Good Intentions Breed Bad Potential Outcomes in Colorado…

Freshman Rep. Brittany Pettersen’s House Bill 1041 (pdf) seeks to heighten public accountability by updating the Colorado Open Records Act. Her measure would prevent officials from requiring that people who ask for public documents review them in person before receiving copies. It was a legislative update activists applauded, until they read the bill, which they now decry as being ambiguously worded and ripe for abuse.

“It’s been a frustrating experience, even if it’s all part of the process,” said Pettersen. “It’s unfortunate, I think, on one level, because lawmakers in the future may be less willing to take up issues related to the Open Records Act and, on another, because the activists are right to see larger issues that need addressing.”

Marilyn Marks, founder of Aspen-based Citizen Center and a lightning-rod figure for controversy tied to records access, originally supported Petterson’s effort but is now leading the charge against it. In a letter to the editor published in the The Colorado Statesman last week, Marks called Pettersen “petulant” for not meeting with activists, and called House Bill 1041 an “anti-transparency bill.” She believes lobbyists have worked to include language in the bill that would make it possible for obstructionist records custodians to charge high fees to records seekers and shut down meaningful document review.

Veterans of battles over the Open Records Act are unsurprised by the suspicions rising up around the bill in the activist community.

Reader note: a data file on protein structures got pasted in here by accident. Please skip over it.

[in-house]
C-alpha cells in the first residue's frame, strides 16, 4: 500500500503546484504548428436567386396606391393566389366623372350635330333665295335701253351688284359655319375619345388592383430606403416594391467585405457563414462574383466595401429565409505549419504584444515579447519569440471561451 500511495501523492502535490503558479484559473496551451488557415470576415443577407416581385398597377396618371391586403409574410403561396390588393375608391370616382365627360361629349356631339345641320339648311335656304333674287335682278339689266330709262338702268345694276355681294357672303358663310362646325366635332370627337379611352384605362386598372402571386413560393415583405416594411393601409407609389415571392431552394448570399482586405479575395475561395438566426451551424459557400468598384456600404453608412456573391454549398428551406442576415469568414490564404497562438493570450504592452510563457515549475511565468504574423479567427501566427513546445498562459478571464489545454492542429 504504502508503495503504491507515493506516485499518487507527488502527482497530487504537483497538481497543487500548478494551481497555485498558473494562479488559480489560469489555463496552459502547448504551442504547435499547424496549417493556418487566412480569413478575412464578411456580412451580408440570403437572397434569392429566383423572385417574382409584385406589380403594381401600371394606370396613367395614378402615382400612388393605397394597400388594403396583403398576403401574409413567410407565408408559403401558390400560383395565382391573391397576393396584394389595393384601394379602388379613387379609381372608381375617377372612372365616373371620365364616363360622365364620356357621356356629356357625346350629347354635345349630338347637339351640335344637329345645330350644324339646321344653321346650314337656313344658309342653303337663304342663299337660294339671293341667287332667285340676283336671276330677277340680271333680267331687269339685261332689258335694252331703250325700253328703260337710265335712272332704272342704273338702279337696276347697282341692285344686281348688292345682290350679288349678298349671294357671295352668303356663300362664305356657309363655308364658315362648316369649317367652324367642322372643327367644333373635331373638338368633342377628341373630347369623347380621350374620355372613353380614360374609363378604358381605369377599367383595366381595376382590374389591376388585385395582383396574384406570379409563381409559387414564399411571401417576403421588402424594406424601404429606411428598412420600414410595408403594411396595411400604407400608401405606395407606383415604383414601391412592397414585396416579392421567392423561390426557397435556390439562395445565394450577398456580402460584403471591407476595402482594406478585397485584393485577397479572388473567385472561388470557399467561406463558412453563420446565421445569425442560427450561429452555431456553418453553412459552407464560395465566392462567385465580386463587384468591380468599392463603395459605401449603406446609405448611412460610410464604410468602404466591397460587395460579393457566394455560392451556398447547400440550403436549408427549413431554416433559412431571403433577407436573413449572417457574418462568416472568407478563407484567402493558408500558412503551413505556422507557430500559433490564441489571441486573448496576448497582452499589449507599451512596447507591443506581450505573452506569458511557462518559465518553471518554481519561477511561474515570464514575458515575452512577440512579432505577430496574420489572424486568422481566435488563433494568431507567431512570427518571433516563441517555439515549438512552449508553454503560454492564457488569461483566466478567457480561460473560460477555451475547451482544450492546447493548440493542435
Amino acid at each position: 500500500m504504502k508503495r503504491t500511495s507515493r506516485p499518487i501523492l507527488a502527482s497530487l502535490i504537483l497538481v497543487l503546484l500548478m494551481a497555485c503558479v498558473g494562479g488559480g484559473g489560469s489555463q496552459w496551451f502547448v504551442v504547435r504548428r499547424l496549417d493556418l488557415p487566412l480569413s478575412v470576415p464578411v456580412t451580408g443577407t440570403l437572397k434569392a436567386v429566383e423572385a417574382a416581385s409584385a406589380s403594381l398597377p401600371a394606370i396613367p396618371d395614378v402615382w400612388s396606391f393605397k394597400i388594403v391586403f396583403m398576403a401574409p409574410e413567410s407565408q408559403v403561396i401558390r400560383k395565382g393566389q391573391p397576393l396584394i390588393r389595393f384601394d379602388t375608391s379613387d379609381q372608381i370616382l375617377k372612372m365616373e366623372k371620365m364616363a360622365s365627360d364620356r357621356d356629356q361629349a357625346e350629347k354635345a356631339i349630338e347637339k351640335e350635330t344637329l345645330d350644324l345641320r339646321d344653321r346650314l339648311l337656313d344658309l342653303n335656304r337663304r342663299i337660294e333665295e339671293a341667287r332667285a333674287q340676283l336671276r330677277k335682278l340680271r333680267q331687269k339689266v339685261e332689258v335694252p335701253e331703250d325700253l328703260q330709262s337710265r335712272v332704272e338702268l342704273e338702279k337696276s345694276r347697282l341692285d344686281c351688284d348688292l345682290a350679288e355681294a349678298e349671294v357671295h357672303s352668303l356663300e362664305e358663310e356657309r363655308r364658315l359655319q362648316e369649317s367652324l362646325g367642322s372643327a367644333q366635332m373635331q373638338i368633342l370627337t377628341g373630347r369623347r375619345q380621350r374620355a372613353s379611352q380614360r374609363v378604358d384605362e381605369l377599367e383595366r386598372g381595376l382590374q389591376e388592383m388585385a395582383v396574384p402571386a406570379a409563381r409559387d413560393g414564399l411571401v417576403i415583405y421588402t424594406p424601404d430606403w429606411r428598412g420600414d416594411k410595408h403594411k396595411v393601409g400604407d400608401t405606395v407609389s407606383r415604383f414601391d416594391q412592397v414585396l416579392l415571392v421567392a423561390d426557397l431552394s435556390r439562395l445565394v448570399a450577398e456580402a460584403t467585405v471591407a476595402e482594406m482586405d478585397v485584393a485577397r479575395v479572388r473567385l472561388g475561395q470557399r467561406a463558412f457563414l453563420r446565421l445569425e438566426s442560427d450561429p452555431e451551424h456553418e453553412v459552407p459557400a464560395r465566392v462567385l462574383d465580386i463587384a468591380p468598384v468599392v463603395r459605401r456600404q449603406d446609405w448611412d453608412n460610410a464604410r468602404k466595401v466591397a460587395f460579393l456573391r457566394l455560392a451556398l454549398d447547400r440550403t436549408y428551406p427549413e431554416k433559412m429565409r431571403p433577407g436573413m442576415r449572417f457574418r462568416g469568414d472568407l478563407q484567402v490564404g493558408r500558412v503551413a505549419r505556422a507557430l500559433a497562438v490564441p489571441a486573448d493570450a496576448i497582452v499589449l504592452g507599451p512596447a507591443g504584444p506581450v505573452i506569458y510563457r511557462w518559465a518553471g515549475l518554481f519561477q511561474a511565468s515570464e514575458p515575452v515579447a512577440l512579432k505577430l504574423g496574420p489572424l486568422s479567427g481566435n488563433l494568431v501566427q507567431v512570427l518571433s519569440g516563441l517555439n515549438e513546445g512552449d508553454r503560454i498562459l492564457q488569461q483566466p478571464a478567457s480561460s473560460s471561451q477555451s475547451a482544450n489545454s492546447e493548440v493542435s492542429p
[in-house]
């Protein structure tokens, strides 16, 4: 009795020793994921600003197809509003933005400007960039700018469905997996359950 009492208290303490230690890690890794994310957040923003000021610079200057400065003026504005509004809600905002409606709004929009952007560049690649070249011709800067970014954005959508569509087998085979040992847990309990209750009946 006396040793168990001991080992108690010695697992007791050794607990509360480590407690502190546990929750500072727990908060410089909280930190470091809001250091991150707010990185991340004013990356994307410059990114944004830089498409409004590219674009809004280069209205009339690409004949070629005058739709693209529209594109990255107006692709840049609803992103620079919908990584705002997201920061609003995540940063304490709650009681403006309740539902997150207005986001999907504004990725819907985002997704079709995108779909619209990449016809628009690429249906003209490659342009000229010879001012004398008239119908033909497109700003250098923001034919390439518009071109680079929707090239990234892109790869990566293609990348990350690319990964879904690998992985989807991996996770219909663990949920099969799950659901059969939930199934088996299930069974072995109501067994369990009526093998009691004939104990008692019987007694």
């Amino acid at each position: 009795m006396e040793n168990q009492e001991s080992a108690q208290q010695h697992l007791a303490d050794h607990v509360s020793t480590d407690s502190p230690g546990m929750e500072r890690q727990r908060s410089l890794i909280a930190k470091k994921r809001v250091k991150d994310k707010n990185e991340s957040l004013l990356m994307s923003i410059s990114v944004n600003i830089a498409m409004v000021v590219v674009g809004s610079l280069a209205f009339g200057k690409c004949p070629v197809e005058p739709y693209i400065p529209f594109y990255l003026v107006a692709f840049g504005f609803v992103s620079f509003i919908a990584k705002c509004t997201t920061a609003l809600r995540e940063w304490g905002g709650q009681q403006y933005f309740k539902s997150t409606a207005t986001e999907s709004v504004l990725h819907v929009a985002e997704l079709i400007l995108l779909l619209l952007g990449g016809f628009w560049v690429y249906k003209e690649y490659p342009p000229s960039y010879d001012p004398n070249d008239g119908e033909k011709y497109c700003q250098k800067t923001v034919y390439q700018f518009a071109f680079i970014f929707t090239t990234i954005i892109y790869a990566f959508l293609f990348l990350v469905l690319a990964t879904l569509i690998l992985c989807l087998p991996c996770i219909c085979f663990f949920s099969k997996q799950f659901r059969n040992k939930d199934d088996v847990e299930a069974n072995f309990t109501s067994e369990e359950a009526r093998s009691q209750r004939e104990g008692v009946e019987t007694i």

Steve Zansberg, a top media attorney in the state and one of the architects of the bill, said it makes sense that government accountability champions like Marks guard their right to access vigilantly and are wary of any proposed changes to records laws — even changes they may have initially supported.

“I understand folks who have had bad experiences with records custodians and so come to the bill with suspicions. They see vague language and they view that vagueness as a ‘trap for the unwary,’” he said. “But all language is susceptible to abuse. No legislation will work 100 percent of the time to protect against bad faith.”

Katie Fleming, Colorado associate director of government accountability group Common Cause, was also not surprised by the heat the bill has drawn.

“The Open Records Act is one of the most effective ways the public has to hold officials accountable and to make sure laws are working. It’s just going to generate lots of interest every time you talk about it,” she said.

Read more here.

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